Network deal aside, Housing Authority looking for a few freebies
Ricky Wong Wai-kay's Hong Kong Broadband Network is in talks with the Housing Authority about installing its network throughout the government's housing estates, offering telephone, broadband and pay-television services to the masses.
The authority is conducting network tests and a spokesman says details will be confirmed in the next three months.
And the government's interest in television doesn't end there, with the authority spokesman saying the government is also keen to install 40-inch plasma displays in its buildings to broadcast news and information.
However, there is one slight catch.
'We don't want to pay for it,' the spokesman said.
'It will be great if we have panels as we have many business buildings where we can show video content.
'We need a cost-effective solution and we welcome content providers to approach us.'
Mr Wong, are you interested?
A tangled web
Spider-Man is finally about to extend his web to the mainland, with Spider-Man 2 scheduled to hit cinema screens on August 2.
His appearance comes a month later than its global launch after the movie became entangled in a mainland policy directive.
The central government banned the Hollywood blockbuster, and other foreign productions, as part of its policy of boosting local films.
'The government is backing House of Flying Daggers,' said the head of a leading domestic VCD and DVD maker. 'They want to hold off all foreign competitors until the film becomes a hit in China.'
Official VCD and DVD copies of the film will not be on shelves for six months, in another move to swell the movie crowds.
Starring mainland actress Zhang Ziyi and Taiwanese-Japanese heartthrob Takeshi Kaneshiro, the latest production of award-winning director Zhang Yimou made its mainland debut on Friday. The movie has taken a record 33 million yuan in two days, with screenings sold out nationwide.
A few knives have been thrown in the film's direction on mainland internet message boards, with Zhang being criticised for indulging in high-fashion cinematography at the expense of martial arts mass appeal.
However, that is unlikely to worry the film's producers.
They've made 200 million yuan from distribution in North America and Japan, nearly enough to recoup their 290 million yuan investment in the movie.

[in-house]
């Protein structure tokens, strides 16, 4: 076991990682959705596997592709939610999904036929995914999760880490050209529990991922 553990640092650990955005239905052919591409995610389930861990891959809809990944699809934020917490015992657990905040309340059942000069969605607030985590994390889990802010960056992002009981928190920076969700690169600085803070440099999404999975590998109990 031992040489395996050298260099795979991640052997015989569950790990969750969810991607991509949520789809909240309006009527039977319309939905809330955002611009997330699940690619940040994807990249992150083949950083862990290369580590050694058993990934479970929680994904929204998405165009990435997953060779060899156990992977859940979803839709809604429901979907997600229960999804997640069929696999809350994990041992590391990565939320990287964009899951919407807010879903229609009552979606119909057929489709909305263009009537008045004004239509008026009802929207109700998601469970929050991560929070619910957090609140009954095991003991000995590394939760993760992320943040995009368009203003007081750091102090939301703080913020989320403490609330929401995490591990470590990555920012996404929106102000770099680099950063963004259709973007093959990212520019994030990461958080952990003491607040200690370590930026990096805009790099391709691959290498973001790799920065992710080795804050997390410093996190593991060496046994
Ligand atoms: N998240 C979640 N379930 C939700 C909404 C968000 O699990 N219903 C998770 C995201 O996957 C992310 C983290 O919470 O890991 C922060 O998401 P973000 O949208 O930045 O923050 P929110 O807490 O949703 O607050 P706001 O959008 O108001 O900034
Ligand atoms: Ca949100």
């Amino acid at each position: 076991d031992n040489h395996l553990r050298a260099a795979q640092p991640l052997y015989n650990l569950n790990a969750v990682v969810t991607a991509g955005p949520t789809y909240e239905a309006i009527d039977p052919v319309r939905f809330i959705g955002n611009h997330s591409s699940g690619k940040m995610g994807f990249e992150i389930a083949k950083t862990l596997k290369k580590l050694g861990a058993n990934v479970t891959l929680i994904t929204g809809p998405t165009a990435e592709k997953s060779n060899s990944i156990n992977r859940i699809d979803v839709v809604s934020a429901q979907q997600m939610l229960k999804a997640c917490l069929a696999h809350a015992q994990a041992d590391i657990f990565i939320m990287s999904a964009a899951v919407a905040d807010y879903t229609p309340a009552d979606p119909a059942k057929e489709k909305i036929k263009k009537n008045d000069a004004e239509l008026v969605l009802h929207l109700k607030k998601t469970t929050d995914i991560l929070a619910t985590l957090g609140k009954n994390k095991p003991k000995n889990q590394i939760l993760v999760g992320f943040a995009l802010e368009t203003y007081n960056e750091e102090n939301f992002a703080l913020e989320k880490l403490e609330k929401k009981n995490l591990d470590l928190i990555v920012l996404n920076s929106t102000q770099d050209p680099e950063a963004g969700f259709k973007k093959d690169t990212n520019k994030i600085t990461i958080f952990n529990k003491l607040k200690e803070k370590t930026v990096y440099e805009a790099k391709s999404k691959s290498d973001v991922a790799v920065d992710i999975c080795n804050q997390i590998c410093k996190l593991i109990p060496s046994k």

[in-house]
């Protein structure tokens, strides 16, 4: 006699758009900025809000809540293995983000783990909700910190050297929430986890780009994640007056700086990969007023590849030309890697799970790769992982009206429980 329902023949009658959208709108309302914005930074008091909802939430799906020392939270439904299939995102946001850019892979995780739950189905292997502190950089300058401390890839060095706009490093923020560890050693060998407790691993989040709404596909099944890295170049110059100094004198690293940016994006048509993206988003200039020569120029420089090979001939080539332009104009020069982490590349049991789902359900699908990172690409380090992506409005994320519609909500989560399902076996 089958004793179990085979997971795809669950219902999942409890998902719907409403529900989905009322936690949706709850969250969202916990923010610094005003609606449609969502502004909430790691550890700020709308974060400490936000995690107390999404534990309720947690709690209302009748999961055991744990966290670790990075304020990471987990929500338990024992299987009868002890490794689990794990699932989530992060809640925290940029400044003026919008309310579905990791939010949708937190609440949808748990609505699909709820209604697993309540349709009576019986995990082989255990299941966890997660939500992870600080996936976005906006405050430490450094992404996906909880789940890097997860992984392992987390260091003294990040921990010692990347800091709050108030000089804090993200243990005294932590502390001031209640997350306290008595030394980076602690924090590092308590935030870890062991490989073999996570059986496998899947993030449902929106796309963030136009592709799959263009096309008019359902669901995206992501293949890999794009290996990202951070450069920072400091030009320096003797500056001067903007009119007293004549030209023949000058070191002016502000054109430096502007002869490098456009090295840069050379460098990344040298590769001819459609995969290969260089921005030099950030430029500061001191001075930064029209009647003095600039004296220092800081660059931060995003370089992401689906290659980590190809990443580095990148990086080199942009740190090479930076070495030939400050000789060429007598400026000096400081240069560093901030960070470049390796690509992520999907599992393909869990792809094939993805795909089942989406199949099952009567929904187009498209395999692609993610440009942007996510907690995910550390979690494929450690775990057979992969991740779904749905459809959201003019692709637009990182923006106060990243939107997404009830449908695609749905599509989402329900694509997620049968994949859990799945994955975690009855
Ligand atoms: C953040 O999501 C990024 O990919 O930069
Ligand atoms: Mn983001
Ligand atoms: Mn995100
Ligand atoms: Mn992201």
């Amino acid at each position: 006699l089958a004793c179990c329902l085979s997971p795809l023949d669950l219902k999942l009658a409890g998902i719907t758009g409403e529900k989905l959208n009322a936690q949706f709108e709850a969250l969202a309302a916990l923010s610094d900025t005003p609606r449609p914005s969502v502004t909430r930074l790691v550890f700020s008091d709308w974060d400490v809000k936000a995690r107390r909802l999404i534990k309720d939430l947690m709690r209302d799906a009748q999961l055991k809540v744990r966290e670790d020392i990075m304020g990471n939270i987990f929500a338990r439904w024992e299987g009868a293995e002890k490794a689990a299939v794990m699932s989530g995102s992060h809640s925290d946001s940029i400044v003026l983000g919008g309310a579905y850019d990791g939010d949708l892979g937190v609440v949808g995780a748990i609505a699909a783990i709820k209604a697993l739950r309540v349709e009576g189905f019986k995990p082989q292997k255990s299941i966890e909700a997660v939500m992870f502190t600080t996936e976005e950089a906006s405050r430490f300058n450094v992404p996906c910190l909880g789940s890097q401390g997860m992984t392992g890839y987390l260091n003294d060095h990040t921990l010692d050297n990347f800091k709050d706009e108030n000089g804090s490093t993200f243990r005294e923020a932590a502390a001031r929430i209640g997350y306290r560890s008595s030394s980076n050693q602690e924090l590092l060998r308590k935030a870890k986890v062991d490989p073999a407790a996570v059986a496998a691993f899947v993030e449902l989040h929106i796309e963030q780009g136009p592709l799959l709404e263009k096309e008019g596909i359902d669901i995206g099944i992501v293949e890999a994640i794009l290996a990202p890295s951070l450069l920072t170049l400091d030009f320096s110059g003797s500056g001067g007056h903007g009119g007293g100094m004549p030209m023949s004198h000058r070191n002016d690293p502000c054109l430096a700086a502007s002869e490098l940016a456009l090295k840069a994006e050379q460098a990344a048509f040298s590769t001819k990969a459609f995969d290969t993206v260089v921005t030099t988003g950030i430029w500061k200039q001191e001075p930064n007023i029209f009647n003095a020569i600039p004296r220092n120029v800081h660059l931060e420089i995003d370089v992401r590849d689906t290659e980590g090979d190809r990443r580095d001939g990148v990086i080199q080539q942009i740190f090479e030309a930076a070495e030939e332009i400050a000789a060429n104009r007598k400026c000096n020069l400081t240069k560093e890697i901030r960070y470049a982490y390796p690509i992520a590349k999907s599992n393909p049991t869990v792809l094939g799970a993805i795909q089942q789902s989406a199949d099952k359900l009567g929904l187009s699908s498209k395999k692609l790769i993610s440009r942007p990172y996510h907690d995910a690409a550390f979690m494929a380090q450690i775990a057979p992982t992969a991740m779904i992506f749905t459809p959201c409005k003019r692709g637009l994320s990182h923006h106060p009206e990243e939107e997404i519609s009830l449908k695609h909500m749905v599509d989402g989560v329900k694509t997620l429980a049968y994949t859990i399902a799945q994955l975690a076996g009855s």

Good to be the king
When it comes to advertising, timing can be more important than how much cash you're prepared to splash.
Last Thursday, newspapers reported that the Customs and Excise Department had arrested a 19-year-old form-seven student for selling over the internet MP3 discs of digitally recorded classes at a private tutorial school.
The discs featured lessons by 'Economics King Kevin Ko' and 'English Tutorial King Derek Liu' at King's Glory Education Centre. Each teaches more than 200 classes a week through video conferencing.
On Friday, Ming Pao Daily News, which targets student readers, ran a full-colour, full-page King's Glory advertisement on its front page. That's a lot of follow-up coverage for an estimated cost of a little more than $100,000.
Tied up over cable bundle
Last week, this columnist found herself in the middle of a confusing consumer conundrum, after a salesman for leading pay-television operator Hong Kong Cable Communications offered a monthly package of $179 for a bundled pay-television and broadband service.
A written explanation has finally arrived from the company's senior manager for cable subscription services, Selina Yau.
'Although we are unable to verify your dispute case through either the signed application form or the taped conversation between you and our salesman, we do wish to apologise if there is any misunderstanding caused by the conversation,' Ms Yau wrote.
'It has now been passed on to the relevant department for service review to avoid occurrence of similar incident ... once again, thank you for bringing this issue to our attention.'